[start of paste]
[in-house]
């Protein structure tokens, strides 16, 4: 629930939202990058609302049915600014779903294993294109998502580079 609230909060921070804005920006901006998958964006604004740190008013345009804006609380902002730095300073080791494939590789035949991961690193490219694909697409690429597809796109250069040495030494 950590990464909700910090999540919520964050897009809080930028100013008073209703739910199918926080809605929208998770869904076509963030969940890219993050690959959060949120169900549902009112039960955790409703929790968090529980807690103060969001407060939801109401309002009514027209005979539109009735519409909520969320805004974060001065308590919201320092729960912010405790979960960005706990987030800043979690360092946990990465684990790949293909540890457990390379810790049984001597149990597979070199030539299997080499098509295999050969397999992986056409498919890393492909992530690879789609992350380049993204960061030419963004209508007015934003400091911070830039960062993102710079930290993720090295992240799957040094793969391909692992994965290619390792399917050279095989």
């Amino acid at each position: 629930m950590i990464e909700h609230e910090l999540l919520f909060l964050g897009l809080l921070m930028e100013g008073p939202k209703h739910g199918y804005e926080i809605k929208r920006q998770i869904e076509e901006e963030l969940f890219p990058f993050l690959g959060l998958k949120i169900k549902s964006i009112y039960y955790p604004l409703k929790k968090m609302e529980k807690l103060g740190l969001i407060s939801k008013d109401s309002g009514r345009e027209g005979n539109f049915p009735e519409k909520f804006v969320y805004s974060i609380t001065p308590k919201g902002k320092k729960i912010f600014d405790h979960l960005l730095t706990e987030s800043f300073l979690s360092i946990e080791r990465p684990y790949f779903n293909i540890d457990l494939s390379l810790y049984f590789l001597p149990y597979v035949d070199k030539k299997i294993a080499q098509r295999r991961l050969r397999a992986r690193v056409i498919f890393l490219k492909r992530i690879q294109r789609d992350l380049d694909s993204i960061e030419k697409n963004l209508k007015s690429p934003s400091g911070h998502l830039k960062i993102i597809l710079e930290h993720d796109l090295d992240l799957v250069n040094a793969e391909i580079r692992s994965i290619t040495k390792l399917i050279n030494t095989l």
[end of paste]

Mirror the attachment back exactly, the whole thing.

[in-house]
């Protein structure tokens, strides 16, 4: 629930939202990058609302049915600014779903294993294109998502580079 609230909060921070804005920006901006998958964006604004740190008013345009804006609380902002730095300073080791494939590789035949991961690193490219694909697409690429597809796109250069040495030494 950590990464909700910090999540919520964050897009809080930028100013008073209703739910199918926080809605929208998770869904076509963030969940890219993050690959959060949120169900549902009112039960955790409703929790968090529980807690103060969001407060939801109401309002009514027209005979539109009735519409909520969320805004974060001065308590919201320092729960912010405790979960960005706990987030800043979690360092946990990465684990790949293909540890457990390379810790049984001597149990597979070199030539299997080499098509295999050969397999992986056409498919890393492909992530690879789609992350380049993204960061030419963004209508007015934003400091911070830039960062993102710079930290993720090295992240799957040094793969391909692992994965290619390792399917050279095989």
């Amino acid at each position: 629930m950590i990464e909700h609230e910090l999540l919520f909060l964050g897009l809080l921070m930028e100013g008073p939202k209703h739910g199918y804005e926080i809605k929208r920006q998770i869904e076509e901006e963030l969940f890219p990058f993050l690959g959060l998958k949120i169900k549902s964006i009112y039960y955790p604004l409703k929790k968090m609302e529980k807690l103060g740190l969001i407060s939801k008013d109401s309002g009514r345009e027209g005979n539109f049915p009735e519409k909520f804006v969320y805004s974060i609380t001065p308590k919201g902002k320092k729960i912010f600014d405790h979960l960005l730095t706990e987030s800043f300073l979690s360092i946990e080791r990465p684990y790949f779903n293909i540890d457990l494939s390379l810790y049984f590789l001597p149990y597979v035949d070199k030539k299997i294993a080499q098509r295999r991961l050969r397999a992986r690193v056409i498919f890393l490219k492909r992530i690879q294109r789609d992350l380049d694909s993204i960061e030419k697409n963004l209508k007015s690429p934003s400091g911070h998502l830039k960062i993102i597809l710079e930290h993720d796109l090295d992240l799957v250069n040094a793969e391909i580079r692992s994965i290619t040495k390792l399917i050279n030494t095989l």